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My professor in class said the following statements.

  1. Short reads can map break points
  2. Long reads can disambiguate repeat related issues

I'm very new to genomics, so I don't quite understand the first statement. What is meant by short reads can map break points. What are break points to begin with?

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    $\begingroup$ Did you ask your prof.? He/she is quite likely to answer your questions. $\endgroup$ – Devon Ryan Apr 15 at 7:26
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    $\begingroup$ The professor's explanations are not quite clear to me and only confuse me more. Hence, I figured I ask here. $\endgroup$ – Jonathan Apr 15 at 15:56
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Short reads can map break points

With short reads you do an "indirect observation/inference" of a structural variant: based on your paired-end reads you figure out something is wrong because their distance or orientation is not what you expect. With long reads, you often get a direct observation of a breakpoint, with sufficient long reads on both sides (either split alignment or spanning the SV) allowing almost nucleotide accuracy.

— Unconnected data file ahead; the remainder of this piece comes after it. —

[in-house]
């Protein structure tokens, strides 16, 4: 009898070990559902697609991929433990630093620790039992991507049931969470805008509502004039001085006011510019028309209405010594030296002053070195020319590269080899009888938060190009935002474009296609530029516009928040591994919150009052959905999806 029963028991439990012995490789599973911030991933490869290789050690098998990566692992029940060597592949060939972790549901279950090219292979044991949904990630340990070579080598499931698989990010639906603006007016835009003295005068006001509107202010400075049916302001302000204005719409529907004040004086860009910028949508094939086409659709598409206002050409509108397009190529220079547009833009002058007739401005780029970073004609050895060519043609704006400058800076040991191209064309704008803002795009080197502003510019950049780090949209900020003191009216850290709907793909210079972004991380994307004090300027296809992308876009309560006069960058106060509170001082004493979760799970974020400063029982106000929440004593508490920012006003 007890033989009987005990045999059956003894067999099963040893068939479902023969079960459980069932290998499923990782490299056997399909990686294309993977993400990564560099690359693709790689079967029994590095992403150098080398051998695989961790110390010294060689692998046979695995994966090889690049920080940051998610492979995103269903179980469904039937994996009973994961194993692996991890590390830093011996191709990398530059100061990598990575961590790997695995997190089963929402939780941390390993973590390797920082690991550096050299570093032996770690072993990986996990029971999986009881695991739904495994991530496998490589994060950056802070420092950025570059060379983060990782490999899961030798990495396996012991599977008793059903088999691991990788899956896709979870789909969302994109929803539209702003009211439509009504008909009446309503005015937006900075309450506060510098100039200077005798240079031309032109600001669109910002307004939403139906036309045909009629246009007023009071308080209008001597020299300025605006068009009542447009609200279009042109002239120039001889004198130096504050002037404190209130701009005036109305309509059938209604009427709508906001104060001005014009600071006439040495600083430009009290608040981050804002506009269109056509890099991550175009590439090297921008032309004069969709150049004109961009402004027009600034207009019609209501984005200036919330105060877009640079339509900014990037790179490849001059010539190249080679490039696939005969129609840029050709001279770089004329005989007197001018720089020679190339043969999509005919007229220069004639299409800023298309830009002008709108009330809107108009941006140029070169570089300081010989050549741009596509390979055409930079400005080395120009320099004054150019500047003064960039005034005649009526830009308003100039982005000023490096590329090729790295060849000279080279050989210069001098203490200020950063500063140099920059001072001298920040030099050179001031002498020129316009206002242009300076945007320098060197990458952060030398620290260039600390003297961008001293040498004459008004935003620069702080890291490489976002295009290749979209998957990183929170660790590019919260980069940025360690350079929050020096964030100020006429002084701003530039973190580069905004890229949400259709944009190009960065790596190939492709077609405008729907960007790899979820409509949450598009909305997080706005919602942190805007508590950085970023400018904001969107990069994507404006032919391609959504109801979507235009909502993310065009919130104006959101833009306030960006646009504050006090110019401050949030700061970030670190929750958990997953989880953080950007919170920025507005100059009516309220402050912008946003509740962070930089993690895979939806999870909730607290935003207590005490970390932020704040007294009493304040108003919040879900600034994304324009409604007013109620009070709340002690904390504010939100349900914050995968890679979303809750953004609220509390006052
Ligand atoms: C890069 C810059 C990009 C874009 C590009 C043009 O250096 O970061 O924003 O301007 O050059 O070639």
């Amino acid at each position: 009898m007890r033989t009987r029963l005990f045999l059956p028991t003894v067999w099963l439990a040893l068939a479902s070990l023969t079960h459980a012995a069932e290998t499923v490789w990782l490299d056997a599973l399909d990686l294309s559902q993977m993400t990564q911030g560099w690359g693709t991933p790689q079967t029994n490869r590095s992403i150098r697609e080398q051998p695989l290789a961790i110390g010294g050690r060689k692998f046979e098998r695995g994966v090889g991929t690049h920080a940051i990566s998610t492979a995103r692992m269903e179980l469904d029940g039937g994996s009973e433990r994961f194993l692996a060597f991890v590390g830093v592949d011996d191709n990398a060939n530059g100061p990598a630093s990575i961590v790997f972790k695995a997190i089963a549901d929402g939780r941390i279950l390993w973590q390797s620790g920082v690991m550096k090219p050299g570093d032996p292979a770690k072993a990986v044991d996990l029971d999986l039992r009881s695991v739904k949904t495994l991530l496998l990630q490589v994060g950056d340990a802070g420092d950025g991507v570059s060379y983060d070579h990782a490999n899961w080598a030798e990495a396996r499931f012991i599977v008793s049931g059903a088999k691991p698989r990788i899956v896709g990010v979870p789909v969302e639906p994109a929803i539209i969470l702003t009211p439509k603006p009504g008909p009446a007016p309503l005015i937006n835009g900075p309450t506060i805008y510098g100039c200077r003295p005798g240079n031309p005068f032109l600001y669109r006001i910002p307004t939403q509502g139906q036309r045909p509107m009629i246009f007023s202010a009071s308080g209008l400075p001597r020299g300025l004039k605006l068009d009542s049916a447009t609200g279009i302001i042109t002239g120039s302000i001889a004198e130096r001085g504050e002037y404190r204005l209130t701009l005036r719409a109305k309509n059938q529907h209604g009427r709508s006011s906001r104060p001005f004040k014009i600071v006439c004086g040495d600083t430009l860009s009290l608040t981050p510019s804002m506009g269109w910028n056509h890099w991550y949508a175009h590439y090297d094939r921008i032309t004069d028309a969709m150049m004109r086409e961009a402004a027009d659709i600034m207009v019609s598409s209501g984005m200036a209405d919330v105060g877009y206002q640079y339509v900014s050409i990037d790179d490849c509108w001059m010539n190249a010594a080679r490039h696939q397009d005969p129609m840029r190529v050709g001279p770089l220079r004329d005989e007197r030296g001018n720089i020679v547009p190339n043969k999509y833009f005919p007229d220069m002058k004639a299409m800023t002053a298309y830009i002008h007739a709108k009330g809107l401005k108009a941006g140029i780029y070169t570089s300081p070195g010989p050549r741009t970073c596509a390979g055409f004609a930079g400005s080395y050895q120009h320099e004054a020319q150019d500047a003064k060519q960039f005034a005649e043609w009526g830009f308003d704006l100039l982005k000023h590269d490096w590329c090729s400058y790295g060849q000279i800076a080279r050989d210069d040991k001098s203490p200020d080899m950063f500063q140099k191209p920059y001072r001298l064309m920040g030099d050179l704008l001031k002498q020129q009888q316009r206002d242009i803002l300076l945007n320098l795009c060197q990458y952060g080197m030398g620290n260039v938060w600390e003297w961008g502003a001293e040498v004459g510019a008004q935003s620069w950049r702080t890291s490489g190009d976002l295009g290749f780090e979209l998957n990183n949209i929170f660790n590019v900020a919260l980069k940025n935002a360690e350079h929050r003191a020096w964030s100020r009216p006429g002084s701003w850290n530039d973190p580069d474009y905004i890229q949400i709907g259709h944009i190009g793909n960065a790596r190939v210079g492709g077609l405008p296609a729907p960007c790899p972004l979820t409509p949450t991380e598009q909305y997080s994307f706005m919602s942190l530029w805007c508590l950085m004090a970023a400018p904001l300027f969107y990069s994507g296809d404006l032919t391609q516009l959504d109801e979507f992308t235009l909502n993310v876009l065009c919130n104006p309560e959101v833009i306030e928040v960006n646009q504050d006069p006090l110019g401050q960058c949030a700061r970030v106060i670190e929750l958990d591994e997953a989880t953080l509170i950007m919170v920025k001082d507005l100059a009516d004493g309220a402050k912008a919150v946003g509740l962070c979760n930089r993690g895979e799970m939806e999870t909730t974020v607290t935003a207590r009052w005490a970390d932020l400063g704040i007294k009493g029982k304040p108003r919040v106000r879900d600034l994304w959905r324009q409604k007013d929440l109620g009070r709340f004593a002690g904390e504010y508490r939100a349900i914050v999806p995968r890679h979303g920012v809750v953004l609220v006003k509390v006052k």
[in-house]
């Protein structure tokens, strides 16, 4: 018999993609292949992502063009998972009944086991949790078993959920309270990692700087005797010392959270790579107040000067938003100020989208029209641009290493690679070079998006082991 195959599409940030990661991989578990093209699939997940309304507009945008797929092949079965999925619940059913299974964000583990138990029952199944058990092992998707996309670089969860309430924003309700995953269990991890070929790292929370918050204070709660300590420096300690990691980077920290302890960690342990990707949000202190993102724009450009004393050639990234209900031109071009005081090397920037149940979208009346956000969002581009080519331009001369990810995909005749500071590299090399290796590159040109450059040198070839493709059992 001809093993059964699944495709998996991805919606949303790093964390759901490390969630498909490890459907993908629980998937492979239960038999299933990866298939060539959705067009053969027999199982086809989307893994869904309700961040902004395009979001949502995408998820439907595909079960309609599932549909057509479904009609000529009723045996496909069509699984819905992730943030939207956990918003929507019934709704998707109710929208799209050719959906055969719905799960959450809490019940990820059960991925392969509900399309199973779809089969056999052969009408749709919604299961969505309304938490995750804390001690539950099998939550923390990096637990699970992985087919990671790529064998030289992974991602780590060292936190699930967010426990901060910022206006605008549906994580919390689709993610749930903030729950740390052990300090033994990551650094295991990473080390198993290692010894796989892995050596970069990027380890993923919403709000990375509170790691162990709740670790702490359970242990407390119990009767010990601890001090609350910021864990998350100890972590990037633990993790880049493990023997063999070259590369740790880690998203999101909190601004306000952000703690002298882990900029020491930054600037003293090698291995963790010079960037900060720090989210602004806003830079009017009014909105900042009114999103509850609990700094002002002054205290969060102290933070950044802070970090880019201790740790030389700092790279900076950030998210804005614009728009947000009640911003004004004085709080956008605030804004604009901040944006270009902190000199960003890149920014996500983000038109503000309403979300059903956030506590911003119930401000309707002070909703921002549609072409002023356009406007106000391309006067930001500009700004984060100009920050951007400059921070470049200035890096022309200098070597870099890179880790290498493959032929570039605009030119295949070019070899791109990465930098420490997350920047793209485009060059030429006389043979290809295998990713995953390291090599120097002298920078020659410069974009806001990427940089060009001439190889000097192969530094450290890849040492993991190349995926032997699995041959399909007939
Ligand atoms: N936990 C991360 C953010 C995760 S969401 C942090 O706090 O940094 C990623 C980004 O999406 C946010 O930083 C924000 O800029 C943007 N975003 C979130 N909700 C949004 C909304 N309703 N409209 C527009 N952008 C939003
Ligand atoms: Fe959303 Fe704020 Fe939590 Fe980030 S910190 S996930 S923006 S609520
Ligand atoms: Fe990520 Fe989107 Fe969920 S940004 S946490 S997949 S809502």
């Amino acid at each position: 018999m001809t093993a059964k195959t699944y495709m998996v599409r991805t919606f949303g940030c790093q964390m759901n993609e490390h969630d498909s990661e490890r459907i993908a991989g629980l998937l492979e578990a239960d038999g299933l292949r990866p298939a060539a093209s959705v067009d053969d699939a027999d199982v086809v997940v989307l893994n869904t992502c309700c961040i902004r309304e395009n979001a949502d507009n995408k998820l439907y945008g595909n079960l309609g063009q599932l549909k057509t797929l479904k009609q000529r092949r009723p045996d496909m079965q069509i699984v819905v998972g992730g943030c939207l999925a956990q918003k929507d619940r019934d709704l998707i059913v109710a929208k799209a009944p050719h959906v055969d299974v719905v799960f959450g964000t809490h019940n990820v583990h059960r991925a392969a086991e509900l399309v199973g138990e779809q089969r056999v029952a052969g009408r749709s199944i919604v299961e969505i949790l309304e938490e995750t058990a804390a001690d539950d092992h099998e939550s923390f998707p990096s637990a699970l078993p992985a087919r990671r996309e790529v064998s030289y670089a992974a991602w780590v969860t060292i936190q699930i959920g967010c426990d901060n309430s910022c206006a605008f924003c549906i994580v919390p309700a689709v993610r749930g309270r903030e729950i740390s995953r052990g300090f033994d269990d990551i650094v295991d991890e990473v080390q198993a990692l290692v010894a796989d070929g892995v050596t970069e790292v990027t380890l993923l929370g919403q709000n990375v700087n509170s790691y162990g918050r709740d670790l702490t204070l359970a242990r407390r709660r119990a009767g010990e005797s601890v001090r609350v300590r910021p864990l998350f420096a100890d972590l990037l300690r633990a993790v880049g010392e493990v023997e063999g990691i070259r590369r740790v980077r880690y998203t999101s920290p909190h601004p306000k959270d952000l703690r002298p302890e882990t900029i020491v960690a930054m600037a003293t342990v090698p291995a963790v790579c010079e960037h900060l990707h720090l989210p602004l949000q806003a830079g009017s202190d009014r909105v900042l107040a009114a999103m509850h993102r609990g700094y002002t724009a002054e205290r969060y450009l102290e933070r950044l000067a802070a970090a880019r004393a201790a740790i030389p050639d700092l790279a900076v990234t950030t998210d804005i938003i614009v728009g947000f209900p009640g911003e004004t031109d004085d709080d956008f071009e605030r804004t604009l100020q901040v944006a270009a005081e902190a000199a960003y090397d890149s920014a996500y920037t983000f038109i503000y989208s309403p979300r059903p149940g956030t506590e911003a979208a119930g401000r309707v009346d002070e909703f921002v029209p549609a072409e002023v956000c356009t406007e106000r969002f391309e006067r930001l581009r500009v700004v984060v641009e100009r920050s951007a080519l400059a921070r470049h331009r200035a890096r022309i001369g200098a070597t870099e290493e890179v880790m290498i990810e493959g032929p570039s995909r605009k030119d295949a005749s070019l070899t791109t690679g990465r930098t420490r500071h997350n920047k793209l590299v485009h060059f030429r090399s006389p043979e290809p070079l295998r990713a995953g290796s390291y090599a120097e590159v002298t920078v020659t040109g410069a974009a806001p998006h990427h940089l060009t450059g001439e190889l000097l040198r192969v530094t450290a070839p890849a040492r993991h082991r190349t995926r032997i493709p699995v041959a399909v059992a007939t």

Long reads can disambiguate repeat related issues

Short reads cannot align unambiguously in many repetitive regions, because the repeat is longer than the read. Long reads, however, span most common repeats entirely, allowing you to unambiguously assign a location for each read, as such resolving the issues.

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  • $\begingroup$ I'd say "paired short reads can approximately locate breakpoints", because short single end reads will not do a good job, since they can't detect a breakpoints unless they land right on top of it. Paired end reads will tell you approximately where a large structural variation is, but won't give you base resolution, unless the read happens to sit right on the breakpoint. $\endgroup$ – swbarnes2 Apr 18 at 17:03
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A "break point" typically denotes one end of a structural variation, such as an inversion or deletion. You can simply think of it as the position where the normal chromosome was broken to allow the variation. One can find these with short (Illumina) reads relatively easily since with paired end sequencing you'll have pairs spanning these breakpoints with odd relative orientations or insert sizes or such. Note that this is not a particular strength of short reads, since long reads are probably even better at this (they are not as good for finding SNPs at the moment though).

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